More U.S. small companies in November said they plan to raise wages in coming months after a net 21 percent said they recently boosted compensation.
A net 15 percent of managers last month said they will increase wages, according to the seasonally adjusted results of 615 respondents in a survey by the National Federation of Independent Businesses. That’s up two points from October and matches readings earlier this year that were the highest since early 2008.
“The reported gains in compensation are still in the range typical of an economy with reasonable growth,” William Dunkelberg, the NFIB’s chief economist, said in a statement. “Labor market conditions are suggestive of a tightening, which will put further upward pressure on compensation.”
The survey by the NFIB, a lobbying group that says it has 350,000 small and independent business owners as members, was a leading indicator of national wage growth until 2012, when the correlation broke down.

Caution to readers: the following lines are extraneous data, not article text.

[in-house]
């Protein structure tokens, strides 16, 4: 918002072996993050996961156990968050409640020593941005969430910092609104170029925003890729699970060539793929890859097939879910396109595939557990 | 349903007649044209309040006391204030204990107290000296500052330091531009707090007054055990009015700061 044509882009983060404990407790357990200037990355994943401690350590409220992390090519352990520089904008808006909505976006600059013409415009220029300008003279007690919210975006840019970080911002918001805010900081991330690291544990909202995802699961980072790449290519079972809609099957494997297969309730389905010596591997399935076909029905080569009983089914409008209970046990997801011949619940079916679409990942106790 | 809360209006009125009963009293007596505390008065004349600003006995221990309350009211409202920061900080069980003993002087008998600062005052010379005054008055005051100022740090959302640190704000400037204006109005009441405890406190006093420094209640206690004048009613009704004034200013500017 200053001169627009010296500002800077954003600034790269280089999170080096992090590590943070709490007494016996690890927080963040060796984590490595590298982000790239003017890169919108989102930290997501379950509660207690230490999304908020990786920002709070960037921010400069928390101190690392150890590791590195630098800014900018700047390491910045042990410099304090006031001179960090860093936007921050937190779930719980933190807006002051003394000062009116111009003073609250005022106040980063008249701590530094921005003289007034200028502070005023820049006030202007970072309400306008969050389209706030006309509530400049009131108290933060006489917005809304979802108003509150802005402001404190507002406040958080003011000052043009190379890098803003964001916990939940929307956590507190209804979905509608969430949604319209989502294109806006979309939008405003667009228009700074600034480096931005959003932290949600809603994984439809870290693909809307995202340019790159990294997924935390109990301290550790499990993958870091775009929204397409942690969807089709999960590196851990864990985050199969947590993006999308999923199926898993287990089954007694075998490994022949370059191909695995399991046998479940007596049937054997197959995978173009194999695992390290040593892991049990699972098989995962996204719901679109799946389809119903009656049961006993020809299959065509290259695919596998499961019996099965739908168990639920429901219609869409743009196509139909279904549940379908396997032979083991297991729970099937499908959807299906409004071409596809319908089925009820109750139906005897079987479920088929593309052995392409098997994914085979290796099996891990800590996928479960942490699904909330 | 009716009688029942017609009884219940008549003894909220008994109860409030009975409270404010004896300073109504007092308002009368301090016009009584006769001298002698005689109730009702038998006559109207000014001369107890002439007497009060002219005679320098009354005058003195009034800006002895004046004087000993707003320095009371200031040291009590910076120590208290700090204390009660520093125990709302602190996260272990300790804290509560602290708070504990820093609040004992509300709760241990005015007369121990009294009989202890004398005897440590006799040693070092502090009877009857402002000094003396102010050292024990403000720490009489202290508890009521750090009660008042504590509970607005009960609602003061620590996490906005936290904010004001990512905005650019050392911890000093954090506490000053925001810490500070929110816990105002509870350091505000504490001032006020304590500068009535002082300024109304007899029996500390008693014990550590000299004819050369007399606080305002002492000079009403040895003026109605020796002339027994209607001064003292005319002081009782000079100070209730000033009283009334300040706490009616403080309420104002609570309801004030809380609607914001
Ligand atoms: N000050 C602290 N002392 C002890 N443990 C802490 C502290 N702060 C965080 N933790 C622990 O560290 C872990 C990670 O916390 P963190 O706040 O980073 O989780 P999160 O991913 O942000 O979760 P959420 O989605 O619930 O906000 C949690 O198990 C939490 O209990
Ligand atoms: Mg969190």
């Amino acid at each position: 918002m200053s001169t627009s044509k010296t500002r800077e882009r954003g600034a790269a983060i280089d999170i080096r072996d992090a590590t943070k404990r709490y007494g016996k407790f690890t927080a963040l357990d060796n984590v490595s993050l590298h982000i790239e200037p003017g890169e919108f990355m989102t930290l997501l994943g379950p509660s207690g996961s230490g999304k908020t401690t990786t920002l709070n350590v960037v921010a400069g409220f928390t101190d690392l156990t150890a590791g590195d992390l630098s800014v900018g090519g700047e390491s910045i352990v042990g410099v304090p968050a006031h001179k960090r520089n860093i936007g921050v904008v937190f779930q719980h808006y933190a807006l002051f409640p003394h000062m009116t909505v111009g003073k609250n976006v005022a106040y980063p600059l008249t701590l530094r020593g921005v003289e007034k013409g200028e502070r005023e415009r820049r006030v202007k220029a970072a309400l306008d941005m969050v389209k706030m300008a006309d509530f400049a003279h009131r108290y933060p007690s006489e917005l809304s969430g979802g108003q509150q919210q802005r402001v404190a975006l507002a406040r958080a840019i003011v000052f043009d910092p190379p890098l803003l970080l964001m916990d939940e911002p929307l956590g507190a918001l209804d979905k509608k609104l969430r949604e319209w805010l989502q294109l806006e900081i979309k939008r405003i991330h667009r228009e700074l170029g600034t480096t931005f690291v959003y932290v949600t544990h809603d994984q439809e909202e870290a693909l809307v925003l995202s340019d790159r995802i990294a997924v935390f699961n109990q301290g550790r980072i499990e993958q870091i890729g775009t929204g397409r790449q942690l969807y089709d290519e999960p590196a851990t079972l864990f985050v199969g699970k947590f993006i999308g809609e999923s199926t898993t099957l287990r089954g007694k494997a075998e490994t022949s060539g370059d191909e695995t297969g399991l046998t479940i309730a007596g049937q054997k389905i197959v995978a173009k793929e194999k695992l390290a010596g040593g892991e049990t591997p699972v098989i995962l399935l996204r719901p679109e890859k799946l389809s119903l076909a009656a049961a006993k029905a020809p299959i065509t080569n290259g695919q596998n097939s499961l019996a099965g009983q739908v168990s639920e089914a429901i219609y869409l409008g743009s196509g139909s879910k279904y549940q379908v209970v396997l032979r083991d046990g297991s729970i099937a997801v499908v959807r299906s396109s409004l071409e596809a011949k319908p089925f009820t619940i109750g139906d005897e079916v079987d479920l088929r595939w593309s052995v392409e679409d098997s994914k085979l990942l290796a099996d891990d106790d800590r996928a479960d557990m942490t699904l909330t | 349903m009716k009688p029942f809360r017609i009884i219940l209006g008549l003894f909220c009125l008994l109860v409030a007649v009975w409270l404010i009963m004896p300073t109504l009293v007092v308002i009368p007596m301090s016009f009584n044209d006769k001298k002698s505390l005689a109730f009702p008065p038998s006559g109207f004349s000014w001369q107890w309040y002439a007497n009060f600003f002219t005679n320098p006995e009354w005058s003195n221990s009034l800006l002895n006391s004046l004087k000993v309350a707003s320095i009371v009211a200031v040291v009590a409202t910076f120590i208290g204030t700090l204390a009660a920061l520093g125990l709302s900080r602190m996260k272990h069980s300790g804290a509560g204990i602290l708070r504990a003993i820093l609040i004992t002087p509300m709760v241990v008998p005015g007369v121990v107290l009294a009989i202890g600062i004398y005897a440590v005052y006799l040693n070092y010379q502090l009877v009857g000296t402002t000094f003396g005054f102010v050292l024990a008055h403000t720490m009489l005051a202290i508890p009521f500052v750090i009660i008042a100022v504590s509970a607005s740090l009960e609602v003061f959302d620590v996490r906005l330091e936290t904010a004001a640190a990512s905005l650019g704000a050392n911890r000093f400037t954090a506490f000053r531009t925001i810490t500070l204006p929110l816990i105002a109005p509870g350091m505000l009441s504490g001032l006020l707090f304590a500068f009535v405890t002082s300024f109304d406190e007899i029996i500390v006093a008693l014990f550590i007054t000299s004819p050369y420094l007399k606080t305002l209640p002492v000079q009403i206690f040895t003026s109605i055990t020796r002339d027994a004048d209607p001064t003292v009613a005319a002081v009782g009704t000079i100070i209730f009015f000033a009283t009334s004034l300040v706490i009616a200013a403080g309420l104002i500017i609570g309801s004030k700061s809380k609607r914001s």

Since the start of 2013, the percentage of smaller companies preparing to pay their workers more increased from as low as 6 percent. Average hourly wages reported by the U.S. Bureau of Labor Statistics rose 2.1 percent in November from the previous year, up from an annual 2 percent gain in October.
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